Back to the Future: Satellite Precipitation as a Tool to Reanalyze Hurricane Floyd and Forecast Probabilities of Extreme Rainfall in Eastern North Carolina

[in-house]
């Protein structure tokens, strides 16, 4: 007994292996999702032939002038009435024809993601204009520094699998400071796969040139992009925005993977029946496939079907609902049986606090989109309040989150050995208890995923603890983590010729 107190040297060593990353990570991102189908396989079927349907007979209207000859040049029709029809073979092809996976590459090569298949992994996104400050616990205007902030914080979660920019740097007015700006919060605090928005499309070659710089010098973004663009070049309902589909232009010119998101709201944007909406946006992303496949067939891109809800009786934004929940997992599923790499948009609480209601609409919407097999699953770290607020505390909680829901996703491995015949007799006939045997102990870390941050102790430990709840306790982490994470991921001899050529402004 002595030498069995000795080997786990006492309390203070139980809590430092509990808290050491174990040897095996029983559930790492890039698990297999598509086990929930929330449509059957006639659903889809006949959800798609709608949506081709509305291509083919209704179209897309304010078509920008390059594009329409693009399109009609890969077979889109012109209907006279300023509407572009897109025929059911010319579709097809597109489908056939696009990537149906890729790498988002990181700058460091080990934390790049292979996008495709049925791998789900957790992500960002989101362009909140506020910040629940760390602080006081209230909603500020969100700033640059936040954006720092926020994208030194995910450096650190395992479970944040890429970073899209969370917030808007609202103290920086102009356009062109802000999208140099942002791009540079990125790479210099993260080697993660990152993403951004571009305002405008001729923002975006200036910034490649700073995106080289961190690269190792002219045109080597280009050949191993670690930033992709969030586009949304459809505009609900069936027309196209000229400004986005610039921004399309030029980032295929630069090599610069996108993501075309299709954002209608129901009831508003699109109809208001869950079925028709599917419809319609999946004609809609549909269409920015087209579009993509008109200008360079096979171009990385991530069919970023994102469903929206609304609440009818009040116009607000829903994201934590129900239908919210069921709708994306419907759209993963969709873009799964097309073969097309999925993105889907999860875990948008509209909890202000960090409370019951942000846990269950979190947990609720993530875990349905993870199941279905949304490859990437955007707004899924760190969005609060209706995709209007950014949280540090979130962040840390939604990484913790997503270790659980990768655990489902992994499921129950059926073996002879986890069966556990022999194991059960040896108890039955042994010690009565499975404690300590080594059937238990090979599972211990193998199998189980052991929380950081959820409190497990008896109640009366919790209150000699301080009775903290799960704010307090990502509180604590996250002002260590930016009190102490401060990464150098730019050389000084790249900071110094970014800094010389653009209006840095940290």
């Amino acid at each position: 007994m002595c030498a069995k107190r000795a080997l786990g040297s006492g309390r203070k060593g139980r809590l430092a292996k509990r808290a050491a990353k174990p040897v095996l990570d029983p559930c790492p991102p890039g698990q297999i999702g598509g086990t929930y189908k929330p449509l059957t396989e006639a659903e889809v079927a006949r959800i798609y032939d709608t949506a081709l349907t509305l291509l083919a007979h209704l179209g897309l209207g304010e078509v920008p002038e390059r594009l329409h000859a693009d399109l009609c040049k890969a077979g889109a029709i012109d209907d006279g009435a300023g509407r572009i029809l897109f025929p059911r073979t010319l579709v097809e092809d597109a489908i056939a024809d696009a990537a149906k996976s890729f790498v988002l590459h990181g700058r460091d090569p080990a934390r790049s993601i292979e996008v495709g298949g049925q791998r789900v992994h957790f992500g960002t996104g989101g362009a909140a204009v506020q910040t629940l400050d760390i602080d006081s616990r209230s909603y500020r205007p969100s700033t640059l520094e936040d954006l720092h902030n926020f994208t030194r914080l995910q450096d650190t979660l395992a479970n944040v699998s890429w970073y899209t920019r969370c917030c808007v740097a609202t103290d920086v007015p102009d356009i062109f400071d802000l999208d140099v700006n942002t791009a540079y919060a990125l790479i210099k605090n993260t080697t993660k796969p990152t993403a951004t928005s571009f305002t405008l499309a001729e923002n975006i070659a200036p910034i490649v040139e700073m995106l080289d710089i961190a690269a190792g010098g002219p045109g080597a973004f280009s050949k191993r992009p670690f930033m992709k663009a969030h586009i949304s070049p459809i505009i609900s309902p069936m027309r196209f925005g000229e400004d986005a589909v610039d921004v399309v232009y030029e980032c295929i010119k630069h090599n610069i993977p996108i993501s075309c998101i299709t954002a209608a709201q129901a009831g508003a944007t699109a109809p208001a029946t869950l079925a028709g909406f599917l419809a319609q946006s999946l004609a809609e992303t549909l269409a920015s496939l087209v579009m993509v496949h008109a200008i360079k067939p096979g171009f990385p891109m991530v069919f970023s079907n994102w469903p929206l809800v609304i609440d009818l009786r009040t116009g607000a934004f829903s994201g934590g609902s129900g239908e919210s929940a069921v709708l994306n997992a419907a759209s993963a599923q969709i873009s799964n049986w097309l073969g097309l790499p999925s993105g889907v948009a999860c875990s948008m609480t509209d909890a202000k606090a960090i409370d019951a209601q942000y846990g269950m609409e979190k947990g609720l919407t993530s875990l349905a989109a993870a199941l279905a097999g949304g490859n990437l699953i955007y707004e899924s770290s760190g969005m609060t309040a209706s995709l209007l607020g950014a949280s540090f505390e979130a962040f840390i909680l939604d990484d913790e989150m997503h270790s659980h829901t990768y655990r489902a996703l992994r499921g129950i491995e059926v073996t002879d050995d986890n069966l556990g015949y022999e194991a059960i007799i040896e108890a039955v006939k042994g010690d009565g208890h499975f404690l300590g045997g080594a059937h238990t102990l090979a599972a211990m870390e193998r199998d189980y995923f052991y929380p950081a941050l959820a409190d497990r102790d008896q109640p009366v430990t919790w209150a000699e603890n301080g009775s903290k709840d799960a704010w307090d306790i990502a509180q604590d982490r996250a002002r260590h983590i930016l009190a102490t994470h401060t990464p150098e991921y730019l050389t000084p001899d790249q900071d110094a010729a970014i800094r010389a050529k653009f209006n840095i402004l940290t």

In order to answer questions about how much rain fell during Hurricane Floyd and its input into rivers, researchers looked at satellite, river gauge, and radar data. They took a radar map and put it into a GIS with watershed maps and the other data. The location of rainfall was tracked through gauges, and much of it was interpolated. The extent of the storm totals were compared using these different ways measuring rainfall. For the Tar River, rainfall input measures were close to the gauge measures. Researchers used a calculation in places where there weren’t gauges or radar to estimate discharge. Greenville received 22.9 inches of rain during Floyd. Satellites measured rainfall over the ocean to get the full picture of rainfall during a storm. Extreme rainfall events are increasing due to climate change. The 1999 season was not the highest, but part of an upward trend. Prior to Dennis and Floyd, there was an extended pool of warm ocean water, and this led to increased rainfall. Rainfall rankings are a measure of relative climate change and show that Floyd was extreme in the global sense. Similar global rankings that include storms from the past may be helpful in predicting the future.